two companies of Corsican guard (unofficially reinforced by 6000
revolutionaries from Marseille), which participated in the assault on
La Maddalena Island in February 1793. It failed because the commander,
Pietro Paolo Colonna-Cesari, failed to take appropriate military
action, because the island had been reinforced just prior to the
attack, and because the defenders seemed to know exactly where and
when the revolutionaries were going to strike.
Napoleon perceived the situation during the first confrontation with
his commander and assumed de facto command but the attack failed and
he barely escaped. Enraged, after having been a strong supporter and
admirer of Paoli, he and the entire Bonaparte family denounced Paoli
as a traitor before the French National Convention. Arrest warrants
were issued and sent to
Corsica along with a force intended to take
the citadels from the royalists[which? clarification
needed], who had supplanted the Genovese after the sale of Corsica.
Combining together the Paolists and royalists defeated the Bonapartes
and drove them from the island.
Paoli then summoned a consulta (assembly) at Corte in 1793, with
himself as president and formally seceded from France. He requested
the protection of the British government, then at war with
revolutionary France. In 1794 British sent a fleet under Admiral
Samuel Hood. This fleet had just been ejected from the French port of
Toulon by a revolutionary army following the plan of Napoleon
Bonaparte, for which he was promoted to Brigadier General. The
Toulon also had requested British protection. Napoleon
was now dispatched to deal with Italy as commander of the French
For a short time,
Corsica was a protectorate of King George III,
chiefly by the exertions of Hood's fleet (e.g. in the Siege of Calvi),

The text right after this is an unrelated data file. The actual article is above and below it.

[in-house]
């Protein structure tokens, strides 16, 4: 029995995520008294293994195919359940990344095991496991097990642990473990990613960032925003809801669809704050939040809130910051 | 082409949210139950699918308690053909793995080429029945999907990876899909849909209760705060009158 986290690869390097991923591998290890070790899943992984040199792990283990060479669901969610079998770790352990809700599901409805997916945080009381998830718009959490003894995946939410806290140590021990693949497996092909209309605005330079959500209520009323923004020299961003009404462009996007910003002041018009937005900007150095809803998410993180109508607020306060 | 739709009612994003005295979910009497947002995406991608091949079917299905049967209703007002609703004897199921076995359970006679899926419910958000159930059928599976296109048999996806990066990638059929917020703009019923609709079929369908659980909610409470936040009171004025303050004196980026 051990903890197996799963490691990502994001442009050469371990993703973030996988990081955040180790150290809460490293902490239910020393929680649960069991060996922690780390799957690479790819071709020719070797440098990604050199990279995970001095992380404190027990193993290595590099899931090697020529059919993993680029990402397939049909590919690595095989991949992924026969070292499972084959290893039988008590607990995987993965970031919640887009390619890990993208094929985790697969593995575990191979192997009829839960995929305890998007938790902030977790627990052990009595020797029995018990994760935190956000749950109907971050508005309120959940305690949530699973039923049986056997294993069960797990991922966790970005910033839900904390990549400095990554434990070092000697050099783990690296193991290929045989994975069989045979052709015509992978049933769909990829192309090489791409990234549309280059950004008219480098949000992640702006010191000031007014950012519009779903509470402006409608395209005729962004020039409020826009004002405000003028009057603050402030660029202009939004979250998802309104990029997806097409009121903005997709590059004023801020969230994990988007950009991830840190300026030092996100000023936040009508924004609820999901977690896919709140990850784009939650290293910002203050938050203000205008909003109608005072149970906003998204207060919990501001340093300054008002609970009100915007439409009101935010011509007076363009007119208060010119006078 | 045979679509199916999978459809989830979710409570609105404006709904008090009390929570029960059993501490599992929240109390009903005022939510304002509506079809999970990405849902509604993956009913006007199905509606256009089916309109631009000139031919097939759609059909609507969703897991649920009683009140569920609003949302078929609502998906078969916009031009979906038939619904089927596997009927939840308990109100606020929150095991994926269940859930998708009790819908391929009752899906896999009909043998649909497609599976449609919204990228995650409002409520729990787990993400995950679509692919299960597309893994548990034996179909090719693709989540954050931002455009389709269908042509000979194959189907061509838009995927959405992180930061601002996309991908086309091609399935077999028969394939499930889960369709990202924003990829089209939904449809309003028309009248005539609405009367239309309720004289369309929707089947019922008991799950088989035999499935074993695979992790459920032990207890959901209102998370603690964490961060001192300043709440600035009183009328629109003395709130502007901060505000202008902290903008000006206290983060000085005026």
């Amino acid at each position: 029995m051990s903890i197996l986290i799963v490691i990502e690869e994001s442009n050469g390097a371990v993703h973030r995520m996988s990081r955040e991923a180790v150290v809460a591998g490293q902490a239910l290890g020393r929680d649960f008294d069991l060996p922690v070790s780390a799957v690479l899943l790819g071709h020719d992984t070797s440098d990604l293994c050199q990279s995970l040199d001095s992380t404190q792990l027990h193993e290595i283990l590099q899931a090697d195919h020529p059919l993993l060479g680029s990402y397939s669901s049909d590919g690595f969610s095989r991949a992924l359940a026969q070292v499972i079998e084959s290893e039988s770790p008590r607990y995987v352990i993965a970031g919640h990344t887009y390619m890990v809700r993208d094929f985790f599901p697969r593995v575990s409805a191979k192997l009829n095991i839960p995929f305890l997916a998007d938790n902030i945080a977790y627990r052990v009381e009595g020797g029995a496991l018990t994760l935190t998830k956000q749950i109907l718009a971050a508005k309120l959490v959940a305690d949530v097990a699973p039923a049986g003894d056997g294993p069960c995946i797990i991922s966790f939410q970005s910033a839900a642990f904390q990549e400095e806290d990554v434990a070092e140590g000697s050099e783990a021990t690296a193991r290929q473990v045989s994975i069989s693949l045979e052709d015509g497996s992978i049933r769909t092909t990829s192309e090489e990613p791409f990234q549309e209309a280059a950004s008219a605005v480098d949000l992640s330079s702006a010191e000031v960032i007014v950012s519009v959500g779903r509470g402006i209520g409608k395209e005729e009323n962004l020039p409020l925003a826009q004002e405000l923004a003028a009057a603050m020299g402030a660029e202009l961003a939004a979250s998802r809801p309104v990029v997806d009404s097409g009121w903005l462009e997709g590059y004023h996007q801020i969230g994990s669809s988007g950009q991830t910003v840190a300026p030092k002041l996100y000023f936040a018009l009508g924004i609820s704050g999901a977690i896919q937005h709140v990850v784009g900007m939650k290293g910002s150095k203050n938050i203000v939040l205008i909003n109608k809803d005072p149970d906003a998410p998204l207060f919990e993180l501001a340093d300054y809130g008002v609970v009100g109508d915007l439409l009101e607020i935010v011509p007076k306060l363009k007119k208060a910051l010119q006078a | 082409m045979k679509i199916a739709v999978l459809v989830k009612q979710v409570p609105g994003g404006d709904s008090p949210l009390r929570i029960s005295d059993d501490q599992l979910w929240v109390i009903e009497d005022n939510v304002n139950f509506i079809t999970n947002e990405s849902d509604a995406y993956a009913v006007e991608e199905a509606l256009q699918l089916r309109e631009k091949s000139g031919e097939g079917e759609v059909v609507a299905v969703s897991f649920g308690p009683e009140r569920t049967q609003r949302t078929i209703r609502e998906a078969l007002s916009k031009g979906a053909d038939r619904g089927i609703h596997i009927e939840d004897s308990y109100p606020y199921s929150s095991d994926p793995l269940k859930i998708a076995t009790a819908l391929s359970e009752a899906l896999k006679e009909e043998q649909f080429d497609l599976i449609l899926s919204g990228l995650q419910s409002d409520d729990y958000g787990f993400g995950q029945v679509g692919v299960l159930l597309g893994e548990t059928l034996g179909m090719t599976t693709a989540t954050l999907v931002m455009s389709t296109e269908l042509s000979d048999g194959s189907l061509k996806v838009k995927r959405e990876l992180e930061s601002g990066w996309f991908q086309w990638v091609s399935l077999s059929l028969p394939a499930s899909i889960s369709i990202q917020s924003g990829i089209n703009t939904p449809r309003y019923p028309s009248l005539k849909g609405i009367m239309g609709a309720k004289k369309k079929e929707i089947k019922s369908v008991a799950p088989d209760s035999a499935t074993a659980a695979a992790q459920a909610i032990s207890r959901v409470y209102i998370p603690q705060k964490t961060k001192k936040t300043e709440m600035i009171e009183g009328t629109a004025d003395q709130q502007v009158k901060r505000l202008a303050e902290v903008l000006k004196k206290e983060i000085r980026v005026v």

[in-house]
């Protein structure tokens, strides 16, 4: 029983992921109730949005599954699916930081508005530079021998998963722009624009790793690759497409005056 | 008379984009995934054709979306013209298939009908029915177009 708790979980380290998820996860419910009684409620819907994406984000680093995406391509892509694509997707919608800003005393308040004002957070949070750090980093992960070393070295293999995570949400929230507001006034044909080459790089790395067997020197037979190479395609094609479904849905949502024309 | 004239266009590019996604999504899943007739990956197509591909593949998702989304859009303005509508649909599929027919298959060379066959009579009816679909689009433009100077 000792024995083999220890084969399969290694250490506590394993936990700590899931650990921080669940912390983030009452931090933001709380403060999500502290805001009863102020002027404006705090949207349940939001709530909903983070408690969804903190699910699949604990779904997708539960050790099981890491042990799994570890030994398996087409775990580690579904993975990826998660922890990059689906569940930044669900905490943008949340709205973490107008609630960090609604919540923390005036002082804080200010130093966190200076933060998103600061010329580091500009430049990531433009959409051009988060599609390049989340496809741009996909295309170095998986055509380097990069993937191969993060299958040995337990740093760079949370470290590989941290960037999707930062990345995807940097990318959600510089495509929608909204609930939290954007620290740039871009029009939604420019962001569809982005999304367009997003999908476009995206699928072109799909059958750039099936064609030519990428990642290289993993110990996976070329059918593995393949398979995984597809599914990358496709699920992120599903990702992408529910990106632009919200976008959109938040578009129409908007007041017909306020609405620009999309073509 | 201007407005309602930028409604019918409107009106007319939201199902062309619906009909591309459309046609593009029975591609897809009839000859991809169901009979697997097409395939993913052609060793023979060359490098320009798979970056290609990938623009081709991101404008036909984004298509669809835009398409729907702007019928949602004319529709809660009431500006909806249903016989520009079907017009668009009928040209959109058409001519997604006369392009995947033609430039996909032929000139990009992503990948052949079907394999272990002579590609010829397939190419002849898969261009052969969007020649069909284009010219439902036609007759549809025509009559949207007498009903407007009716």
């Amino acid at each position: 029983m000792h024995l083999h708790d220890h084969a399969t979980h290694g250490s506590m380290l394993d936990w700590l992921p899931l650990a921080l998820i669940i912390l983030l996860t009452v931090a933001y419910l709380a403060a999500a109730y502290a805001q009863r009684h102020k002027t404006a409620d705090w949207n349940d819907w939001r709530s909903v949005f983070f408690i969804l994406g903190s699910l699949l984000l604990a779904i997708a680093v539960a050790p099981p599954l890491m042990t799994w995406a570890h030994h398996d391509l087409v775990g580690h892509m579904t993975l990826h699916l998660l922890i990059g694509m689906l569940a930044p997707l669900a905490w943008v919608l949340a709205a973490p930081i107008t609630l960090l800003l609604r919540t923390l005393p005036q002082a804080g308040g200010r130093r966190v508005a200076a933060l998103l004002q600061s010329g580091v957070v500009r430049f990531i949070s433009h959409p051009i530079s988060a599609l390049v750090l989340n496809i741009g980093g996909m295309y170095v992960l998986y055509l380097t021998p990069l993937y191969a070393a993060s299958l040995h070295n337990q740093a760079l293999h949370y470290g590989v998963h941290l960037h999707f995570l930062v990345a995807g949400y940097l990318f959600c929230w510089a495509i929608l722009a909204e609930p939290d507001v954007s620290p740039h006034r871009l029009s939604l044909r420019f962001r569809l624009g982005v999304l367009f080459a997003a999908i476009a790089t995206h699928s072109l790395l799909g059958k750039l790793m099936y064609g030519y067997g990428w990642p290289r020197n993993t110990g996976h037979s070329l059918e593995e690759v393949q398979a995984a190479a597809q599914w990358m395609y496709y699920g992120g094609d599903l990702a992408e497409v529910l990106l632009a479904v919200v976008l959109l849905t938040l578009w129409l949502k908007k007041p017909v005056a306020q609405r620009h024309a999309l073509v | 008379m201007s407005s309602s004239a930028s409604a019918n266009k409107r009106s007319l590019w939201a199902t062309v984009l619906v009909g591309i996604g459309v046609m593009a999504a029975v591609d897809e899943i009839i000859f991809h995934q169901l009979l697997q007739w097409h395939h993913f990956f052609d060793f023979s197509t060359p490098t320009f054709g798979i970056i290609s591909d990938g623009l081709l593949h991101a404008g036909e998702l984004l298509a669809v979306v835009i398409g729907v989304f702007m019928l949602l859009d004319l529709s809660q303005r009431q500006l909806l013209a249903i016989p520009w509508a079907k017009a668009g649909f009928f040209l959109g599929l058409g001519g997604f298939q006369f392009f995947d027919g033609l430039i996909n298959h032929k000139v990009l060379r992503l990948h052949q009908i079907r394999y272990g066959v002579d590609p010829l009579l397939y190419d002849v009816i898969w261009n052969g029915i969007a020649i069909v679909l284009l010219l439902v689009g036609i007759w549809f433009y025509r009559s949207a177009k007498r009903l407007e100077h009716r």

and Paoli's co-operation. This period has become known as the
"Anglo-Corsican Kingdom" because
George III was accepted as sovereign
head of state, but this was not an incorporation of
Corsica into the
British Empire. The relationship between Paoli's government and the
British was never clearly defined, resulting in numerous questions of
authority. At last the crown invited Paoli to resign and return to
exile in Britain with a pension, which, having no other options now,
he did. Not long after, the French reconquered the island and all
questions of Corsican sovereignty came to an end until the 20th
Cenotaph of Pasquale Paoli, at
Westminster Abbey (London).
Paoli set sail for England in October 1795, where he lived out his
final years. Pascale Paoli died on 5 February 1807 and was buried in
Old St. Pancras
Old St. Pancras Churchyard in London. His name is listed on the 1879
Burdett-Coutts Memorial amongst the important graves lost.
A bust was placed in Westminster Abbey. In 1889 his bones were brought
Corsica in a British frigate and interred at the family home under
a memorial in the Italian language.
Pasquale never married and as far as is known had no heirs.
Information about his intimate life is mainly lacking; however, it is
believed he had an affair with Maria Cosway. However, Robert Harvey